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Loumaile Lodge
Loumaile Lodge - dream vacation

Taufa’ahau Road, Nuku\'alofa

Mystic Sands
Mystic Sands - dream vacation

Utungake Village, Neiafu

Holty's Hideaway Ha'atafu
Holty's Hideaway Ha'atafu - dream vacation

21 Ha'atafu Road Kanokopulu, Kanokupolu

Kahana Resort & Restaurant
Kahana Resort & Restaurant - dream vacation

28 Alaivahamama'O Bypass Rd, Nuku\'alofa

Toni's Guest House
Toni's Guest House - dream vacation

Tofoakoloua Tongatapu, Nuku\'alofa

Tonga, the "Friendly Islands", is an archipelago in the South Pacific Ocean.


The country is divided into four island groups, or regions.


  • Nuku?alofa ? Tonga's capital.
  • Neiafu ? Barely a city even by Pacific island standards, Neiafu is the administrative centre of the Vava?u group.


The archipelago was united into a Polynesian kingdom in 1845. It became a constitutional monarchy in 1875 and a British protectorate in 1900. Tonga acquired its independence in 1970 and became a member of the Commonwealth of Nations. It is one of the few indigenous monarchies in the Pacific. Tonga is one of the last absolute monarchies in the world and is based upon an essentially feudal system where the king disburses land and positions without recourse to any elected body. Although Tongan royalty is largely loved and revered by Tongans, younger people have an appetite for stronger accountability and a more modern constitution. An election was held in November 2010. This was planned to lead to a major reduction in the powers of the King and the land-owning nobility in favour of a more democratic form of governance. However, of the 26 seats in Parliament only 17 are elected, with the rest being allocated to the nobles. After some horse trading, it was a noble who emerged as the Prime Minister.

Tonga has an economy with none of the corporate chain stores and with local small businesses providing all necessary goods and services.

There were pro-democracy riots in Nuku'alofa in November 2006 which left 8 people dead and large portions of the town centre burnt out. Rebuilding after the riots in Nuku'alofa has been more or less completed and there are abundant tourism facilities.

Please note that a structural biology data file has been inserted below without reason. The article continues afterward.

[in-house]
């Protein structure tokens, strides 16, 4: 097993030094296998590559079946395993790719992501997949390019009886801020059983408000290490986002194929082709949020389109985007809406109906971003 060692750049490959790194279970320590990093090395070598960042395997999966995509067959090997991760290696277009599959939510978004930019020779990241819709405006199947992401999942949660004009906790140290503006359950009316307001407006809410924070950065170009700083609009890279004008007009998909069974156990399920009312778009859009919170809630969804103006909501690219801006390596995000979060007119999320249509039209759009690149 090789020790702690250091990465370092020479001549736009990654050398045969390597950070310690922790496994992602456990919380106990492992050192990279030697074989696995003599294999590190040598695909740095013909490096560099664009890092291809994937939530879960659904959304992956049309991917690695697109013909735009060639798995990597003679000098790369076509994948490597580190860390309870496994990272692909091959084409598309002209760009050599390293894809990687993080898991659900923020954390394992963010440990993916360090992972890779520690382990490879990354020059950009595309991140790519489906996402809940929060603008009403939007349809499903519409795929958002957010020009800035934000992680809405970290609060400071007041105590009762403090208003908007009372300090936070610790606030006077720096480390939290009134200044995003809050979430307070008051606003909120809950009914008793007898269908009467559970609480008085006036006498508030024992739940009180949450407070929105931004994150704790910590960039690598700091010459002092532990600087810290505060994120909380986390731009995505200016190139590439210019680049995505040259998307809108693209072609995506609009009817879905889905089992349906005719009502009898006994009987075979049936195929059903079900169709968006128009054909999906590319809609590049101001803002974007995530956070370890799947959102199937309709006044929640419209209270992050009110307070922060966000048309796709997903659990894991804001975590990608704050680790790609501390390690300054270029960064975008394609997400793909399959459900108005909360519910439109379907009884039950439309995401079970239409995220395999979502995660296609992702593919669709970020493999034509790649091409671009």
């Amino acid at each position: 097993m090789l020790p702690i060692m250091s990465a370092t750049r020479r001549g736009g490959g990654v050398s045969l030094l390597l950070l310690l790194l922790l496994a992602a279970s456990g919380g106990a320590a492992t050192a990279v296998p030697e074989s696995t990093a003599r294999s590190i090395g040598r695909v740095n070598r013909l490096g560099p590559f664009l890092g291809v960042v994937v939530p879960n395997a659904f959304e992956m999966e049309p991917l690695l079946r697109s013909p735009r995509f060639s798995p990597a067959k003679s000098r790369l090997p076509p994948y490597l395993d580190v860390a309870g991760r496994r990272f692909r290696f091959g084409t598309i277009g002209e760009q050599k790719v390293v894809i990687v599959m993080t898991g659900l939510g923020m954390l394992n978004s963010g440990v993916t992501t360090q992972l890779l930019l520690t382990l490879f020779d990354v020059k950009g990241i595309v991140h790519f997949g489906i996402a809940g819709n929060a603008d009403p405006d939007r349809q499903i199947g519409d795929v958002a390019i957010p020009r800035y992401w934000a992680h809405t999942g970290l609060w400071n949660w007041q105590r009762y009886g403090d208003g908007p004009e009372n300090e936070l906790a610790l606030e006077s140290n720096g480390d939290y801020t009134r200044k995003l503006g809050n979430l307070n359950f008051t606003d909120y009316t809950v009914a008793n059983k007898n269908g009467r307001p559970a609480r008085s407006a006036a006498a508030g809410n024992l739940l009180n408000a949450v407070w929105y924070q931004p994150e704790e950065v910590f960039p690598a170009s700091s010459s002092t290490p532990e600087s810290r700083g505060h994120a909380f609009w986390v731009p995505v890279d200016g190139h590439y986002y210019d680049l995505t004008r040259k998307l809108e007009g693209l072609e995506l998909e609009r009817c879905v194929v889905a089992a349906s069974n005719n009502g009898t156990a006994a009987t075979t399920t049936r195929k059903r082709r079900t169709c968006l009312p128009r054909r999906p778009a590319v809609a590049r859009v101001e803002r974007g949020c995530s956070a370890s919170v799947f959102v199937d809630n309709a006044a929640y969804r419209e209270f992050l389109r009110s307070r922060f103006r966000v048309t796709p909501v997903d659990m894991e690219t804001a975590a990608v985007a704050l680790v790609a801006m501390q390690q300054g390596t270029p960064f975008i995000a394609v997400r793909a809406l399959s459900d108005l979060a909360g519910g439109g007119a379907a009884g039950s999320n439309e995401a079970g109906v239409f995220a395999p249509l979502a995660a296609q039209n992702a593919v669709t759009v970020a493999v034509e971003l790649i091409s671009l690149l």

Tourists were not a target during the riots and you will find Tonga a friendly and appealing place to visit although don't expect the same level of infrastructure as in more developed countries.

Get in


The only visa exemption is in place for citizens of any Schengen country (including Faroe Islands and Greenland), who do not need a visa for a stay of 90 days or less within a 180 day period.

Citizens of the following countries can get a free, one-month visitor's visa on arrival if they can prove they have a return ticket to leave Tonga at the end of their stay and sufficient funds to cover their stay: Australia, Bahamas, Barbados, Brazil, Brunei, Canada, Cook Islands, Dominica, Fiji, Ireland, Japan, Kiribati, South Korea, Malaysia, Marshall Islands, Federated States of Micronesia, Monaco, Nauru, New Zealand, Niue, Palau, Papua New Guinea, Russia, Samoa, Seychelles, Singapore, Solomon Islands, Saint Kitts and Nevis, Saint Lucia, Saint Vincent and the Grenadines, Turkey, Tuvalu, Ukraine, United Kingdom, United States of America, Vanuatu and Wallis and Futuna.

Visitor's visas can be extended at the immigration department in the capital.

By plane

Fua'amotu Airport (TBU) is on Tongatapu around half an hour from Nuku'alofa.

  • Air New Zealand flies from Auckland five or six times weekly, excluding Sundays
  • Virgin Australia flies from Sydney and Auckland twice a week.
  • You can also arrive from Fiji (Nadi and Suva) on Fiji Airways, with connections from the USA, Hong Kong, Australia and Samoa.

A crowd of local taxi drivers meets each incoming flight at the airport and they usually charge 50 pa'anga to Nuku'alofa. The Teta Tours mini-bus also meets flights and will deliver you to your hotel or guest house for 10 pa'anga.

If you arrive on Saturday, beware that there will be no shops open on Sunday, bar one or two bakers, and that your hotel may not serve meals until the evening (some provide a packed breakfast on Saturday evening!). So discuss food arrangements for Sunday with your hotel or you may go hungry!

By private boat

Lots of people arrive by private yacht since Tonga, particularly Vava'u, is a common stop on the around-the-world circuit.

Get around

To get between island groups, you basically have to fly (or sail).